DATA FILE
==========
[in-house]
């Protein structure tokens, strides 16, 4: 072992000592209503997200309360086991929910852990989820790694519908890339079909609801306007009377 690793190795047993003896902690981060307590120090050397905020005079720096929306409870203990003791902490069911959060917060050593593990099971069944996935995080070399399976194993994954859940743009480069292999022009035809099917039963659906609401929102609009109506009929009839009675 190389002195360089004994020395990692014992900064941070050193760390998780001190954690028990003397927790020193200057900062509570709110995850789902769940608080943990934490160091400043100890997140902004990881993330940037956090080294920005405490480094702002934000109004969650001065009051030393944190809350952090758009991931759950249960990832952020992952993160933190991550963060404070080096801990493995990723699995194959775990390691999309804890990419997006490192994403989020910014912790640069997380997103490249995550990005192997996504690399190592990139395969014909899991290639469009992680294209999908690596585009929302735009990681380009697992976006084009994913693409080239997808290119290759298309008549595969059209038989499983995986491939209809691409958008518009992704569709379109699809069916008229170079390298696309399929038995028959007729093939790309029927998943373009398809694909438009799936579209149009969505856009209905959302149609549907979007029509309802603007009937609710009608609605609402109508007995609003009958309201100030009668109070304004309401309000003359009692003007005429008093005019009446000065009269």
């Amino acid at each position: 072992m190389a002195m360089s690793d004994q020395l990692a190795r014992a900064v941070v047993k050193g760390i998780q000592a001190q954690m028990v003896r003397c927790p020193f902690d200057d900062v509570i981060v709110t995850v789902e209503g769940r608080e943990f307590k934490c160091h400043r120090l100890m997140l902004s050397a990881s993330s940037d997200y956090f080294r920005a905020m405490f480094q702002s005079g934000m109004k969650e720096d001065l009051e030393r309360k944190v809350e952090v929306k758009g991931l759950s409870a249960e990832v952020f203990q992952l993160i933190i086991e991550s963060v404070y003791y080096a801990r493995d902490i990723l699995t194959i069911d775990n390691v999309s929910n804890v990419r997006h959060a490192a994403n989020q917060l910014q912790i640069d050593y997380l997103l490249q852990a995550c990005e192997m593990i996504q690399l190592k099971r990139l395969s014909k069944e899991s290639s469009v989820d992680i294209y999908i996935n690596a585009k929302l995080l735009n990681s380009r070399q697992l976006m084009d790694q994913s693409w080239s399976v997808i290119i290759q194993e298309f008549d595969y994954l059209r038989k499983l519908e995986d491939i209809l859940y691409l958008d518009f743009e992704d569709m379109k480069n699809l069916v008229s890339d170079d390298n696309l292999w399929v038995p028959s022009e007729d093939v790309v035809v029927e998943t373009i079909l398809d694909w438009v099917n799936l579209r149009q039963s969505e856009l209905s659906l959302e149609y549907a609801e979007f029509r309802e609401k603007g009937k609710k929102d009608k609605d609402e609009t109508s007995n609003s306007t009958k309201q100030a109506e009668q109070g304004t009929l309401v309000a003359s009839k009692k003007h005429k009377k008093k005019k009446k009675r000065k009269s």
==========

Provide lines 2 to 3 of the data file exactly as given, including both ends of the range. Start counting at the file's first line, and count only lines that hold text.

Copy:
């Protein structure tokens, strides 16, 4: 072992000592209503997200309360086991929910852990989820790694519908890339079909609801306007009377 690793190795047993003896902690981060307590120090050397905020005079720096929306409870203990003791902490069911959060917060050593593990099971069944996935995080070399399976194993994954859940743009480069292999022009035809099917039963659906609401929102609009109506009929009839009675 190389002195360089004994020395990692014992900064941070050193760390998780001190954690028990003397927790020193200057900062509570709110995850789902769940608080943990934490160091400043100890997140902004990881993330940037956090080294920005405490480094702002934000109004969650001065009051030393944190809350952090758009991931759950249960990832952020992952993160933190991550963060404070080096801990493995990723699995194959775990390691999309804890990419997006490192994403989020910014912790640069997380997103490249995550990005192997996504690399190592990139395969014909899991290639469009992680294209999908690596585009929302735009990681380009697992976006084009994913693409080239997808290119290759298309008549595969059209038989499983995986491939209809691409958008518009992704569709379109699809069916008229170079390298696309399929038995028959007729093939790309029927998943373009398809694909438009799936579209149009969505856009209905959302149609549907979007029509309802603007009937609710009608609605609402109508007995609003009958309201100030009668109070304004309401309000003359009692003007005429008093005019009446000065009269």
């Amino acid at each position: 072992m190389a002195m360089s690793d004994q020395l990692a190795r014992a900064v941070v047993k050193g760390i998780q000592a001190q954690m028990v003896r003397c927790p020193f902690d200057d900062v509570i981060v709110t995850v789902e209503g769940r608080e943990f307590k934490c160091h400043r120090l100890m997140l902004s050397a990881s993330s940037d997200y956090f080294r920005a905020m405490f480094q702002s005079g934000m109004k969650e720096d001065l009051e030393r309360k944190v809350e952090v929306k758009g991931l759950s409870a249960e990832v952020f203990q992952l993160i933190i086991e991550s963060v404070y003791y080096a801990r493995d902490i990723l699995t194959i069911d775990n390691v999309s929910n804890v990419r997006h959060a490192a994403n989020q917060l910014q912790i640069d050593y997380l997103l490249q852990a995550c990005e192997m593990i996504q690399l190592k099971r990139l395969s014909k069944e899991s290639s469009v989820d992680i294209y999908i996935n690596a585009k929302l995080l735009n990681s380009r070399q697992l976006m084009d790694q994913s693409w080239s399976v997808i290119i290759q194993e298309f008549d595969y994954l059209r038989k499983l519908e995986d491939i209809l859940y691409l958008d518009f743009e992704d569709m379109k480069n699809l069916v008229s890339d170079d390298n696309l292999w399929v038995p028959s022009e007729d093939v790309v035809v029927e998943t373009i079909l398809d694909w438009v099917n799936l579209r149009q039963s969505e856009l209905s659906l959302e149609y549907a609801e979007f029509r309802e609401k603007g009937k609710k929102d009608k609605d609402e609009t109508s007995n609003s306007t009958k309201q100030a109506e009668q109070g304004t009929l309401v309000a003359s009839k009692k003007h005429k009377k008093k005019k009446k009675r000065k009269s």